David Detrich’s wall mount installations, paradoxical and ironic, open a “dialogue of opposition.” These conjoined spheres of indistinguishable tangibility are cropped and magnified to abstraction: posing more questions than propositions. While the action of the work maybe industrial or esoteric and the references, biological, landscape, innovation, or the ethereal, these obscured lenses of hieroglyphic narratives are made congruous in their adjacency.

Carly Drew’s large scale drawings portray a land’s personal history and native context echoed in the waves of rolling rural landscape that the artist points out is ever changing due to agriculture, the economy, industry, and domestication. Drew portrays this erosion and evolution with translucent layers of meticulous line work, rendering the acreage in a way that taps into memory, emotion, and the raw beauty of a landscape.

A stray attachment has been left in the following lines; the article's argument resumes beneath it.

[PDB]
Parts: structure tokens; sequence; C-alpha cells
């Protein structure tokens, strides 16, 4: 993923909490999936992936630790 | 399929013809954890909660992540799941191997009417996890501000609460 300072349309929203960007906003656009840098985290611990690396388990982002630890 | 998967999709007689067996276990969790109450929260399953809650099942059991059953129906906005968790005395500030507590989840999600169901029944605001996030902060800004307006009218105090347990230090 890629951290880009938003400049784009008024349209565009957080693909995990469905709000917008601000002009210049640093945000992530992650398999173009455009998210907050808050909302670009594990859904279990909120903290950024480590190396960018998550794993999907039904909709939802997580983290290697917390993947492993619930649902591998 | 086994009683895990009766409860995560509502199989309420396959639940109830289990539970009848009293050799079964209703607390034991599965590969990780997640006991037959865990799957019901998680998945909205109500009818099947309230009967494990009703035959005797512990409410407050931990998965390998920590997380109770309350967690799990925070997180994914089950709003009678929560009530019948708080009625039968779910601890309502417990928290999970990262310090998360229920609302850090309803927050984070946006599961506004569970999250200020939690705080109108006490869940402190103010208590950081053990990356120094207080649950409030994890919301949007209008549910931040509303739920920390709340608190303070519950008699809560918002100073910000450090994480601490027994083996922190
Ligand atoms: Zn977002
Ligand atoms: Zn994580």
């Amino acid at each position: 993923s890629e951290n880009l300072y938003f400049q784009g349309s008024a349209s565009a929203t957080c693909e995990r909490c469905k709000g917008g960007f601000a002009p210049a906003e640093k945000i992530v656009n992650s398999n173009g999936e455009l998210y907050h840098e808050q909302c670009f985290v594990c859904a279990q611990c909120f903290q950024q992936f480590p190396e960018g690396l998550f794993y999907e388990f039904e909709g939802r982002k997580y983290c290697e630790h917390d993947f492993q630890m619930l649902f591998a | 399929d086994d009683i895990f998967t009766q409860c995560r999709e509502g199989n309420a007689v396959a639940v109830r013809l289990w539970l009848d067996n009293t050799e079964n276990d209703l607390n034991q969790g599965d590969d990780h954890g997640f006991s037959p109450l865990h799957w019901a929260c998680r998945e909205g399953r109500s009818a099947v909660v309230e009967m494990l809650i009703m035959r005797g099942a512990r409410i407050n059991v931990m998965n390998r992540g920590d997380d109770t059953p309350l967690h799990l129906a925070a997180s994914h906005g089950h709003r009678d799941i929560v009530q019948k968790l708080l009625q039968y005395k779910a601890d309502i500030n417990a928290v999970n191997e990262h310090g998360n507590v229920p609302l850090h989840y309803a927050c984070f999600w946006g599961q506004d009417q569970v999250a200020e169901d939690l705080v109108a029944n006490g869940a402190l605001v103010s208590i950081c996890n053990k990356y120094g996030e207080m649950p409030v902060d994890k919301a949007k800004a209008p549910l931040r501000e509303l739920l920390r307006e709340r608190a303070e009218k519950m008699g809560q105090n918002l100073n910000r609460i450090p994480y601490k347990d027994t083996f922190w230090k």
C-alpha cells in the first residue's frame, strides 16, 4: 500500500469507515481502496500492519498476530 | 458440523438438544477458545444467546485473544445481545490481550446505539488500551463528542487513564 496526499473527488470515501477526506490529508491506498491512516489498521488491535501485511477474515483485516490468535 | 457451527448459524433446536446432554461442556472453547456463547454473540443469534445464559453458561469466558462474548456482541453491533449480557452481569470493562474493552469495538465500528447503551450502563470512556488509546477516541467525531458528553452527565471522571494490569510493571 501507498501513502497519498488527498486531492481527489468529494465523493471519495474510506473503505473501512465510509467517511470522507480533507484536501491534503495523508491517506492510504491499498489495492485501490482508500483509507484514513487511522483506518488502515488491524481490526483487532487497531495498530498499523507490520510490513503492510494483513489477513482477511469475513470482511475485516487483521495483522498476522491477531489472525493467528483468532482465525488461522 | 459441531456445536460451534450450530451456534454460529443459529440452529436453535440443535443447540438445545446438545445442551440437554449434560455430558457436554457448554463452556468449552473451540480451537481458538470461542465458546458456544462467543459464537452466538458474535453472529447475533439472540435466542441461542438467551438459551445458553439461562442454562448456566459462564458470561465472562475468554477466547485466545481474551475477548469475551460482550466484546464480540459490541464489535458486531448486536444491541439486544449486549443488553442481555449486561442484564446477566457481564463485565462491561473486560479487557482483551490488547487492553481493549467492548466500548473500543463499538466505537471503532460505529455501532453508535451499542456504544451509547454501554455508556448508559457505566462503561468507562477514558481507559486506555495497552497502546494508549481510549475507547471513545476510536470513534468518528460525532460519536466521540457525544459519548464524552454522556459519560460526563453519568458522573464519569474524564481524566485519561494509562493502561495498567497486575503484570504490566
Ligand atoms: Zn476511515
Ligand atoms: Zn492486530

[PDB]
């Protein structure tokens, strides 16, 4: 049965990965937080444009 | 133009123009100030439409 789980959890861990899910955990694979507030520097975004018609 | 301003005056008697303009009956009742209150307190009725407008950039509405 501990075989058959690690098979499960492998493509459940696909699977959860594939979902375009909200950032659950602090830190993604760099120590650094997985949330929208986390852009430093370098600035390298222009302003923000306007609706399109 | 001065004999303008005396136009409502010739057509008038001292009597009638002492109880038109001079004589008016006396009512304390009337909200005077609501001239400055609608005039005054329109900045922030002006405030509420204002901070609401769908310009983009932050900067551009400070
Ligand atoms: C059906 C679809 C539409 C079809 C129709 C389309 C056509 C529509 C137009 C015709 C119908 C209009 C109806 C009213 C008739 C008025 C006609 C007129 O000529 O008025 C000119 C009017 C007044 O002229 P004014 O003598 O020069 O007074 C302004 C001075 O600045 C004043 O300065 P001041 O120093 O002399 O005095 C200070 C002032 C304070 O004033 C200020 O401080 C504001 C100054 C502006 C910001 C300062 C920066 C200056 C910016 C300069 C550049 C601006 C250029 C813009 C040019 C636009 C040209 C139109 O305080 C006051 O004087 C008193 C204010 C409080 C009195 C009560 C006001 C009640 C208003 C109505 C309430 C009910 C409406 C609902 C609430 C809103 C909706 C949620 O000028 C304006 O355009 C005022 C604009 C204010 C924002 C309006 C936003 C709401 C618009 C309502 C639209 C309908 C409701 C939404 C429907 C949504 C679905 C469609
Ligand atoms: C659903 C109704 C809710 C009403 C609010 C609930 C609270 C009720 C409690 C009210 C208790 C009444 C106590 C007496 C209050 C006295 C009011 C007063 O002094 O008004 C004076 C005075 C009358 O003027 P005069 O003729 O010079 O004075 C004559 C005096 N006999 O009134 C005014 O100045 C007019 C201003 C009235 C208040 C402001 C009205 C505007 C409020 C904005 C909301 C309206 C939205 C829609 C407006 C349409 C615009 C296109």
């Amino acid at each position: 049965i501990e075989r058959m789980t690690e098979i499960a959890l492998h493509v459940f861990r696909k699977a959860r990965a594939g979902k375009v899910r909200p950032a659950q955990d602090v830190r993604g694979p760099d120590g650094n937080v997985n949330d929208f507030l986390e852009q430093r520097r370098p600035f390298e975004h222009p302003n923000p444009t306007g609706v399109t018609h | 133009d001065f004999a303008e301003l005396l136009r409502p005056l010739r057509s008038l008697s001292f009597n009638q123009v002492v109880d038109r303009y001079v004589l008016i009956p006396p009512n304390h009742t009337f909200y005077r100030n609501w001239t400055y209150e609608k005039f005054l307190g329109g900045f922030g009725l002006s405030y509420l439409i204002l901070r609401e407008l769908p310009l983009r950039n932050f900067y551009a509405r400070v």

Christina Nguyen Hung’s new media work “tweaks the methodologies of science,” by intervening in the process of sampled data analytics to create a visceral image– in its most literal sense. Gruesome, pinned and piled butterflies or the microscopic view of blood cells containing a message wiped clean in the droplets of hemoglobin “represent how cultural and scientific knowledge systems are inextricably bound.”

Joey Manson’s public sculptures spiral like gears caught in a static still, placed precariously in a natural or open urban space. The industrial materials link the notion of “constructed environment and systems ecology.” The work both buds and vines, as well as pump and churn, like the moving parts of a machine.